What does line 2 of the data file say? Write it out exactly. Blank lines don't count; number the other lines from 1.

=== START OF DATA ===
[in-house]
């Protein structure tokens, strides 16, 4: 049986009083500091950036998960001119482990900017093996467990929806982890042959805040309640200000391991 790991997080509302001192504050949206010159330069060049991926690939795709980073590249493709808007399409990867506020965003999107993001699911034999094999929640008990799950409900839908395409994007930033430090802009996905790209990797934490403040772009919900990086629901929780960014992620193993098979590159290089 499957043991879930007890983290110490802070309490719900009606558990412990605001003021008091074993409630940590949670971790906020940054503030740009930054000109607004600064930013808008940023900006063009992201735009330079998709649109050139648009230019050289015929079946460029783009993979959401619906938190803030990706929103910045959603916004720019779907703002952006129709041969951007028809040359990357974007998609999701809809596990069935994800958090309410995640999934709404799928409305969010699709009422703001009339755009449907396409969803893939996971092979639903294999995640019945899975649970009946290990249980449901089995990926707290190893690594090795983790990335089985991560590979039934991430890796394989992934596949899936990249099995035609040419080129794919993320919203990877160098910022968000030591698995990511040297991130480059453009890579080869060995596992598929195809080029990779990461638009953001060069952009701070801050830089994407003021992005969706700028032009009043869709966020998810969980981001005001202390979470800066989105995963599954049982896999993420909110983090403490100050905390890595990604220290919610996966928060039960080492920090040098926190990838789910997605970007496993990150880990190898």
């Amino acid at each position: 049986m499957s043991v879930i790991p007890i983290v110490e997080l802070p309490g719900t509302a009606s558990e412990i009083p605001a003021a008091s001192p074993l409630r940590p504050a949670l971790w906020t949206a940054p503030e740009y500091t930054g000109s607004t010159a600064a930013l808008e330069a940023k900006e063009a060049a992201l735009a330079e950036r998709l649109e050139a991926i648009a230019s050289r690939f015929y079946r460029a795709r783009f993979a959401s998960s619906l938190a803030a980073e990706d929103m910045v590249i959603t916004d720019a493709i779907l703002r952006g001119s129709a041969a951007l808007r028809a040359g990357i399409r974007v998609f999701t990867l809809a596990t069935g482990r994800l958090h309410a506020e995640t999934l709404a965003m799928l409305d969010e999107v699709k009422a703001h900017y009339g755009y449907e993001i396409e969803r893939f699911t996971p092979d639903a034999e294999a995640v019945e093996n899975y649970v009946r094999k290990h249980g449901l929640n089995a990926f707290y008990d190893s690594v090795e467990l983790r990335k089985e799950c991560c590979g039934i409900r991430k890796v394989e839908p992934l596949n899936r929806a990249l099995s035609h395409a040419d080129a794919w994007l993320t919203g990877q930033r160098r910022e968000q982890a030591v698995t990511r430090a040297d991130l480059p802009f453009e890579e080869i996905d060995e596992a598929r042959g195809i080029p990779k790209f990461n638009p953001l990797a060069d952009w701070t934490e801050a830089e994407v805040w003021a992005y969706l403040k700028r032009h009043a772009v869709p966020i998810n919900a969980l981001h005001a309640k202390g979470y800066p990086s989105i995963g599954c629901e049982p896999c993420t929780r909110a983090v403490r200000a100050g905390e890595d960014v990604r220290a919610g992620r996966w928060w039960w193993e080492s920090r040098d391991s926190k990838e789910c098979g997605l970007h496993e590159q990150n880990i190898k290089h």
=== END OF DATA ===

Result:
């Protein structure tokens, strides 16, 4: 049986009083500091950036998960001119482990900017093996467990929806982890042959805040309640200000391991 790991997080509302001192504050949206010159330069060049991926690939795709980073590249493709808007399409990867506020965003999107993001699911034999094999929640008990799950409900839908395409994007930033430090802009996905790209990797934490403040772009919900990086629901929780960014992620193993098979590159290089 499957043991879930007890983290110490802070309490719900009606558990412990605001003021008091074993409630940590949670971790906020940054503030740009930054000109607004600064930013808008940023900006063009992201735009330079998709649109050139648009230019050289015929079946460029783009993979959401619906938190803030990706929103910045959603916004720019779907703002952006129709041969951007028809040359990357974007998609999701809809596990069935994800958090309410995640999934709404799928409305969010699709009422703001009339755009449907396409969803893939996971092979639903294999995640019945899975649970009946290990249980449901089995990926707290190893690594090795983790990335089985991560590979039934991430890796394989992934596949899936990249099995035609040419080129794919993320919203990877160098910022968000030591698995990511040297991130480059453009890579080869060995596992598929195809080029990779990461638009953001060069952009701070801050830089994407003021992005969706700028032009009043869709966020998810969980981001005001202390979470800066989105995963599954049982896999993420909110983090403490100050905390890595990604220290919610996966928060039960080492920090040098926190990838789910997605970007496993990150880990190898």